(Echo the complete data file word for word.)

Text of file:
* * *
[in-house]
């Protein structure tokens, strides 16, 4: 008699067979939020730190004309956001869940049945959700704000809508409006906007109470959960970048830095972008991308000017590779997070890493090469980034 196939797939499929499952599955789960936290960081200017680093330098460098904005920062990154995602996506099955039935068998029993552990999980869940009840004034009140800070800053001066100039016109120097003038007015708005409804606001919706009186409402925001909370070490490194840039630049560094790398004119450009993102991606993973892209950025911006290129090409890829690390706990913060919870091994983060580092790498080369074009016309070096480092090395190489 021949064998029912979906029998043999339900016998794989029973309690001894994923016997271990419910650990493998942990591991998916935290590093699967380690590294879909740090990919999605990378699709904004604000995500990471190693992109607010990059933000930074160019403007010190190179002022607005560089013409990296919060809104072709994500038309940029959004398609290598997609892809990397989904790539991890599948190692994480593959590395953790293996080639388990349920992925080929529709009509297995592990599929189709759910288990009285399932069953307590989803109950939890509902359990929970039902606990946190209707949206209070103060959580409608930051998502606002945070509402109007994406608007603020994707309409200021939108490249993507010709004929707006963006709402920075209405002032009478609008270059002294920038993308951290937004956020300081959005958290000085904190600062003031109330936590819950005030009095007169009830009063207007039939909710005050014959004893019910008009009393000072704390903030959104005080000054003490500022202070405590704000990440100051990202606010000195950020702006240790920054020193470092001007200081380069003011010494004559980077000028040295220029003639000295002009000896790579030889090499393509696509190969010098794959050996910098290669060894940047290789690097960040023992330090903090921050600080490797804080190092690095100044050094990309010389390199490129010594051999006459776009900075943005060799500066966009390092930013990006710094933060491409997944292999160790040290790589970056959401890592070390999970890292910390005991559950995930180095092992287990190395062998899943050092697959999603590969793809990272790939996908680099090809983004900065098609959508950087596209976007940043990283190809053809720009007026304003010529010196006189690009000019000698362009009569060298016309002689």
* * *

[in-house]
């Protein structure tokens, strides 16, 4: 008699067979939020730190004309956001869940049945959700704000809508409006906007109470959960970048830095972008991308000017590779997070890493090469980034 196939797939499929499952599955789960936290960081200017680093330098460098904005920062990154995602996506099955039935068998029993552990999980869940009840004034009140800070800053001066100039016109120097003038007015708005409804606001919706009186409402925001909370070490490194840039630049560094790398004119450009993102991606993973892209950025911006290129090409890829690390706990913060919870091994983060580092790498080369074009016309070096480092090395190489 021949064998029912979906029998043999339900016998794989029973309690001894994923016997271990419910650990493998942990591991998916935290590093699967380690590294879909740090990919999605990378699709904004604000995500990471190693992109607010990059933000930074160019403007010190190179002022607005560089013409990296919060809104072709994500038309940029959004398609290598997609892809990397989904790539991890599948190692994480593959590395953790293996080639388990349920992925080929529709009509297995592990599929189709759910288990009285399932069953307590989803109950939890509902359990929970039902606990946190209707949206209070103060959580409608930051998502606002945070509402109007994406608007603020994707309409200021939108490249993507010709004929707006963006709402920075209405002032009478609008270059002294920038993308951290937004956020300081959005958290000085904190600062003031109330936590819950005030009095007169009830009063207007039939909710005050014959004893019910008009009393000072704390903030959104005080000054003490500022202070405590704000990440100051990202606010000195950020702006240790920054020193470092001007200081380069003011010494004559980077000028040295220029003639000295002009000896790579030889090499393509696509190969010098794959050996910098290669060894940047290789690097960040023992330090903090921050600080490797804080190092690095100044050094990309010389390199490129010594051999006459776009900075943005060799500066966009390092930013990006710094933060491409997944292999160790040290790589970056959401890592070390999970890292910390005991559950995930180095092992287990190395062998899943050092697959999603590969793809990272790939996908680099090809983004900065098609959508950087596209976007940043990283190809053809720009007026304003010529010196006189690009000019000698362009009569060298016309002689």